Fertility – is there hope after the age of 40?

When women reach 40, it’s often seen as D-Day when it comes to fertility. But just how true is this? 

There’s no doubt that fertility declines with age, but it’s certainly not over at the big 4-0. In fact, you can still be quite fertile: believe it or not, in 2015 women in their 40s actually had higher fertility rates than women under 20!

Fertility decline is unique to every individual and is dependent on many factors such as health. In this article, Pharma Nord, a supplier of Coenzyme Q10 Fertility, takes a look at how the average age of parenting is increasing and why this is the case.

Our attitudes to having children are changing

Times are changing. More and more couples are deciding to have children later in life. In 2017, the average age of first-time mothers and fathers was 29 years old and 33 years old, respectively. In 1970, this was 21 years old for women.

With many more job opportunities available and changes in traditional family roles, many women are choosing to focus on their education and careers before settling down to start a family.

In many countries, balancing a career and having children is difficult, with expensive childcare systems and less than generous maternity and paternity leave. When choosing between the two, the more likely option is to get a leg up in their career and make money first.

IVF and its impact on conception

Adam Balen, chair of the British Fertility Society, said: “Although fertility rates for women aged 40 and above have been generally rising fast, this is contributed to by fertility treatments, and natural fertility among women in their 40s is still considerably lower than for women in their 30s.”

Advances in healthcare and assisted conception is becoming more prevalent and more effective, with over eight million babies born as a result of IVF since the very first. It’s become common practice for many to freeze their eggs to combat fertility ruining their chances of falling pregnant – the younger egg has more of a chance of conceiving.

Technological innovations have discovered ways to revitalise an older woman’s eggs without damaging the DNA.

The controversial Mitochondrial replacement therapy (MRT) has been used successfully in countries like Ukraine and Mexico, which removes the nucleus from an egg and replaces it with a donor’s DNA. This therapy is banned in the States due to concerns that introducing a third “parent” will lead to genetic defects in generations to come.

Coenzyme Q10 is an antioxidant produced naturally by our mitochondria. Q10 tablets have been recommended for men with low sperm count. Research has also found that Q10 is important for female fertility too, with focus on egg quality.

Could birth control be influencing the age we become mother?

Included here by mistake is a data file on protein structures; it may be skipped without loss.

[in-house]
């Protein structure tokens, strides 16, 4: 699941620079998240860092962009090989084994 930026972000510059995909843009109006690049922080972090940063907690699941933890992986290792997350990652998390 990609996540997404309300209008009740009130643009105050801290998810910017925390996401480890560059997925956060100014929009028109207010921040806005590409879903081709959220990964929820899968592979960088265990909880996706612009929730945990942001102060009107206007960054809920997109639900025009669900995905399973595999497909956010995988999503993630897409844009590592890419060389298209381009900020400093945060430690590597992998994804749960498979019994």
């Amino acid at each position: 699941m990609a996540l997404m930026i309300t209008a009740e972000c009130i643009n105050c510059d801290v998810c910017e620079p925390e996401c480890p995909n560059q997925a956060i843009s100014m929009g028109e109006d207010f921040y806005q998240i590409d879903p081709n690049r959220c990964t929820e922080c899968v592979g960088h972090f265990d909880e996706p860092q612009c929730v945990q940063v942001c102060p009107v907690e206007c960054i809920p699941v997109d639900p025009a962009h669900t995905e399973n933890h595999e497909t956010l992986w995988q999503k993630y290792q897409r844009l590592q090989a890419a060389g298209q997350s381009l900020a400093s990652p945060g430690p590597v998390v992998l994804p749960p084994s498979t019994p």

Back in the 1970s when the age of first-time mothers was low, contraception wasn’t used like it is now. Women were falling pregnant from having sex at an earlier age rather than being able to control what happened with their bodies.

Contraception was rarely used before the 1990s, mainly because of societal expectations. Increased availability and acceptance of contraception has liberated couples by allowing them to choose when to have children.

Perhaps this is a reason why statistics are suggesting that women are more fertile at an older age, when in fact it’s less women choosing to have children at a younger age. 

How improvements in health are impacting fertility

According to research, middle-aged Britons are getting healthier, with improved diets and regular exercise.

Research by Harvard in 2018 found that eating healthily and cutting out processed foods assist chances of conception without assisted conception.

Inclusion of folic acid, vitamin B12 and omega-3 fatty acids all increase our chances. Women who ate more amounts of fast food and small amounts of fruit and vegetables, meanwhile, took longer to conceive.

Advice shared by Harvard for women hoping to conceive includes:

  • Take a prenatal vitamin at least a month before trying to conceive.
  • But avoid excessive vitamins – too much vitamin A (for example) can be bad for a developing foetus.
  • Obese women have a higher risk of complications, so try to maintain a healthy weight.
  • Speak to your doctor to find out what you can do to maximise your chances of a successful pregnancy. (You may, for example, need to discontinue use of some medicines before conception.)
  • Eat a healthy diet, such as the Mediterranean diet.

So, as our diets improve, does our fertility window increase too? And could we find it easier to conceive into our 40s with a healthier lifestyle?

While fertility is different for everyone, there are certainly things you can do to help increase your chances of conception as you get older.

Planning to have a baby in your 40s?

If you’re planning to get pregnant in your 40s, you’ll find helpful advice in these articles:

Photo by Xavier Mouton Photographie